Acting Earnest

I’m back! Apologies for my absence these past few weeks I’m afraid I’ve been busier than a bee. I was lucky enough to get a role in the ensemble for a community production of The Importance of Being Earnest at South Hill Park. We had three weeks of rehearsals before we hit the stage for seven performances in five days so it was all a bit hectic! I tend to stay off the stage and behind the computer screen but on occasion I like to act. This was the first play I’ve done since I left school and I had an amazing time. Everyone at South Hill Park was super friendly and made me feel so welcome.

Lady Bracknell was played by Gwen Taylor which made the whole experience even more exciting. Gwen was lovely to work with and so supportive of me as I took to the stage for the first time. Alastair Whatley, the director, created a wonderful interpretation of the play and had us doing crazy things like raves and carrying people across stage. All the actors did a fantastic job bringing Oscar Wilde’s words to life that I was still chuckling away three weeks in.

Acting in the play was great fun but I guess it’s the writer in me that kept being drawn to the script, listening back stage, waiting for my favourite lines to be spoken. I decided early on that my favourite part of the whole play is Algernon’s response to Jack announcing he is going to be christened:

“JACK: Yes, but you have been christened. That is the important thing.

ALGERNON: Quite so. So I know my constitution can stand it. If you are not quite sure about your ever having been christened, I must say I think it rather dangerous your venturing on it now. It might make you very unwell. You can hardly have forgotten that some one very closely connected with you was very nearly carried off this week in Paris by a severe chill.”

For those of you who don’t know the play the person that was ‘very nearly carried off this week’ is Jack’s fictional younger brother. A character he made up only to then kill off when he became an inconvenience. The hilarity ensues when, just after Jack informs everyone that his ‘brother’ is dead, Algernon walks in claiming to be said brother. The extract above is not only funny because of the ridiculous suggestion that one might be made ill as a result of being christened but because of what follows. A technique named the ‘call back’. The ‘call back’ is when a joke that was made earlier is brought up again, later in the show. If you watch any talk show or comedian you’ll see this happen all the time and it never fails to get a laugh. You’d have to talk to a psychologist to figure out why we find it funny, all I know is that when Algernon reminds Jack that he is ‘closely connected’ with someone who was ‘very nearly carried off’ the joke is familiar, yet fresh and down right hilarious. Wilde, of course, adds to the humour through the complexity of the story and the fact that not only is Algernon’s excuse for Jack needing to be careful about getting christened completely fictional but he himself is posing as the very person who nearly died.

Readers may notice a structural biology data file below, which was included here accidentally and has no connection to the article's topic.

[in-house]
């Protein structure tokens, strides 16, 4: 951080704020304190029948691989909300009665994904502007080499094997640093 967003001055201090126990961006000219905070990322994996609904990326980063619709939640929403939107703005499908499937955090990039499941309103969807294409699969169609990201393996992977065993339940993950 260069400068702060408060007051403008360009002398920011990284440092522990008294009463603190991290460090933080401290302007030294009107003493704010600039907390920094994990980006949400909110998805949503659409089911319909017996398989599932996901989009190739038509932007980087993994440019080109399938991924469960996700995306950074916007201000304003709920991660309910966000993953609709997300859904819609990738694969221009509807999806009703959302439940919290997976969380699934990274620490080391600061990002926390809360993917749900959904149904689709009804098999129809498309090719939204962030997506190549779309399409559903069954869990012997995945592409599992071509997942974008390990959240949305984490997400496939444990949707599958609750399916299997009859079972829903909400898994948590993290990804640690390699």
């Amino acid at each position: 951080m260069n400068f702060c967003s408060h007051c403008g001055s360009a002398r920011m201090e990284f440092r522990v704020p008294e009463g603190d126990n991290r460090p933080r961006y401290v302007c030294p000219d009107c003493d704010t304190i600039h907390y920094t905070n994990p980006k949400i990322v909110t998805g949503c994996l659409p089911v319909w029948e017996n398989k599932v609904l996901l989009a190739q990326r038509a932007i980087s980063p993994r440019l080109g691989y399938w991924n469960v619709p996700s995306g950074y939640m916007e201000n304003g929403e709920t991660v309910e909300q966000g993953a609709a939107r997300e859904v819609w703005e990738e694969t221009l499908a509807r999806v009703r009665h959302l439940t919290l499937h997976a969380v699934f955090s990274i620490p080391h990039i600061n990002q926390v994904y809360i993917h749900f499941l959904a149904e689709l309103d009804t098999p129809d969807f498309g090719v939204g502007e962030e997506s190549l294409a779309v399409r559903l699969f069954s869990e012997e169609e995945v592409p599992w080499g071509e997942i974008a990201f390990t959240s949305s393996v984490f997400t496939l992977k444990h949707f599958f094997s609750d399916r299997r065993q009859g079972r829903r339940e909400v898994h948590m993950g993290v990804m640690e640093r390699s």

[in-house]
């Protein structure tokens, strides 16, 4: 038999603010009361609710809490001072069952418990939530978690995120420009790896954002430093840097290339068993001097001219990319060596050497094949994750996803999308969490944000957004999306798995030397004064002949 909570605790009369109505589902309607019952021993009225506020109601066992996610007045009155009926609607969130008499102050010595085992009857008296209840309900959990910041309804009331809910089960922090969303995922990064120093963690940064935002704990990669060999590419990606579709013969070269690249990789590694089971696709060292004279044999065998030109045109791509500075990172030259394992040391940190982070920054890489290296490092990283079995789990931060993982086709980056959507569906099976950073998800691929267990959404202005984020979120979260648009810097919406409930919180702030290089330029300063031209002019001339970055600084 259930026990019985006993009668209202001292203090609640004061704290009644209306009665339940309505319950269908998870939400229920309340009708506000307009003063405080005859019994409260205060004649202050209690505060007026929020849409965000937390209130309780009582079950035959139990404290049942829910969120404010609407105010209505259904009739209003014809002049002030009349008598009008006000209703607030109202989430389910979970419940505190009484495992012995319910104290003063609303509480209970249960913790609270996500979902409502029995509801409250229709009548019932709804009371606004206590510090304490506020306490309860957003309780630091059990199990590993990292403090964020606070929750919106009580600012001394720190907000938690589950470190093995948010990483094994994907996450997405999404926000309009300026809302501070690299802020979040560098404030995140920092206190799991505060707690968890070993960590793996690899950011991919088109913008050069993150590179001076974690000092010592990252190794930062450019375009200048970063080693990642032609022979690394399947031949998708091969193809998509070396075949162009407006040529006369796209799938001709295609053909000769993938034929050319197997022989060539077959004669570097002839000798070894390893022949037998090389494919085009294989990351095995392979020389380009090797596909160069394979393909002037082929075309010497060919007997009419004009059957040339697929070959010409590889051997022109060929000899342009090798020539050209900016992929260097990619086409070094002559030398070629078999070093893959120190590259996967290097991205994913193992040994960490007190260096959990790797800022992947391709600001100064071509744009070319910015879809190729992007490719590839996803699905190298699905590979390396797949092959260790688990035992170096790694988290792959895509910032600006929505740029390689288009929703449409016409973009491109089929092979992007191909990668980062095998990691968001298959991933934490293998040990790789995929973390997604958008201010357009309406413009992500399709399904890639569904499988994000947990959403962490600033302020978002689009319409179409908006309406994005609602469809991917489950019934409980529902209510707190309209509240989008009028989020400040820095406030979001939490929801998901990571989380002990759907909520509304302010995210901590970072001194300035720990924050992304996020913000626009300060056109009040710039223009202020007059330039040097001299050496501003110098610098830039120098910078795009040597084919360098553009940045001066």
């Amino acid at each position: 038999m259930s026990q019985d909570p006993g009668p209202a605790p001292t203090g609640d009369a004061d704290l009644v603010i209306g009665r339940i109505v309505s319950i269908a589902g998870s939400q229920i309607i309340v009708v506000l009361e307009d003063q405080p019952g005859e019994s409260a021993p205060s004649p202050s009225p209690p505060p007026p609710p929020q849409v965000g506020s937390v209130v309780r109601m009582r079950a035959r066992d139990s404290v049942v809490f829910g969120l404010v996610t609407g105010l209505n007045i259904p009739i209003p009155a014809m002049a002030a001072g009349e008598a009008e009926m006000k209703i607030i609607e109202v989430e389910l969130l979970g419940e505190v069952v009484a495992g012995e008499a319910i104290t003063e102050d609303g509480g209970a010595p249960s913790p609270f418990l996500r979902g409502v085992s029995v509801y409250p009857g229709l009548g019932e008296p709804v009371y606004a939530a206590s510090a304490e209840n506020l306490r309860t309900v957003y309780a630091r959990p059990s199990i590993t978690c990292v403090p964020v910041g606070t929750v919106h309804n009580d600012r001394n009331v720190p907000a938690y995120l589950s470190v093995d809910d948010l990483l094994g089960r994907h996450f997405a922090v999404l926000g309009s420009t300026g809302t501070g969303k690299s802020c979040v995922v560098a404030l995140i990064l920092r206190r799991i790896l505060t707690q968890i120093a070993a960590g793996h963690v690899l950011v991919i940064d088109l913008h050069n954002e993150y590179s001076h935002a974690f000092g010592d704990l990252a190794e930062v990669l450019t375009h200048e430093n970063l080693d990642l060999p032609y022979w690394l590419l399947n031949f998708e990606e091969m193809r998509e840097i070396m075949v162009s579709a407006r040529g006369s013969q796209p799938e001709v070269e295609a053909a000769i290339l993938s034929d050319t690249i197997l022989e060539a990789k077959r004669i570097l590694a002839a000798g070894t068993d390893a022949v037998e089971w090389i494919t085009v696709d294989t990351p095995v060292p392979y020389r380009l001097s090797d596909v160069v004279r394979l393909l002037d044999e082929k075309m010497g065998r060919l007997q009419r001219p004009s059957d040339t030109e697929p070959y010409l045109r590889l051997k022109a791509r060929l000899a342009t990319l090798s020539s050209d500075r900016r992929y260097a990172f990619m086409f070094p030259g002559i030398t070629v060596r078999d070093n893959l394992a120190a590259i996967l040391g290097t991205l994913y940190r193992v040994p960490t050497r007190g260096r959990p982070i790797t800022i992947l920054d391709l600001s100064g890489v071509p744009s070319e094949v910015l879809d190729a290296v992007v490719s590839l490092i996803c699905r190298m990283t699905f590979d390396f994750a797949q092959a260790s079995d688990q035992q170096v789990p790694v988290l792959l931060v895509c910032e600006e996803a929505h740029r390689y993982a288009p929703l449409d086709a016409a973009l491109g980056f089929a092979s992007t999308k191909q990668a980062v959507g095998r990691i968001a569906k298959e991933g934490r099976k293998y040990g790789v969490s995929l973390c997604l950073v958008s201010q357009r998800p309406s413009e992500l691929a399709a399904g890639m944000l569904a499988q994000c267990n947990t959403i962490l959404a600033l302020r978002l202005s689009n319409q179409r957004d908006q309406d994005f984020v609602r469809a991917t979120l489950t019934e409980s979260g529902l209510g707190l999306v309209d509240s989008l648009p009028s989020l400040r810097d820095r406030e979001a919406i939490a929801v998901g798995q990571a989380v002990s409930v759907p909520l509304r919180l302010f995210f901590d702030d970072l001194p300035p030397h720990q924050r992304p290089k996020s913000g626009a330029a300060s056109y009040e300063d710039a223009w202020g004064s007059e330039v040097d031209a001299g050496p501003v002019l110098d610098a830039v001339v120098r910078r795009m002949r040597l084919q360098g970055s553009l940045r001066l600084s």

The story is a beautifully organised mess that remains relevant and funny to this day and I am honoured to have been a part of the production.


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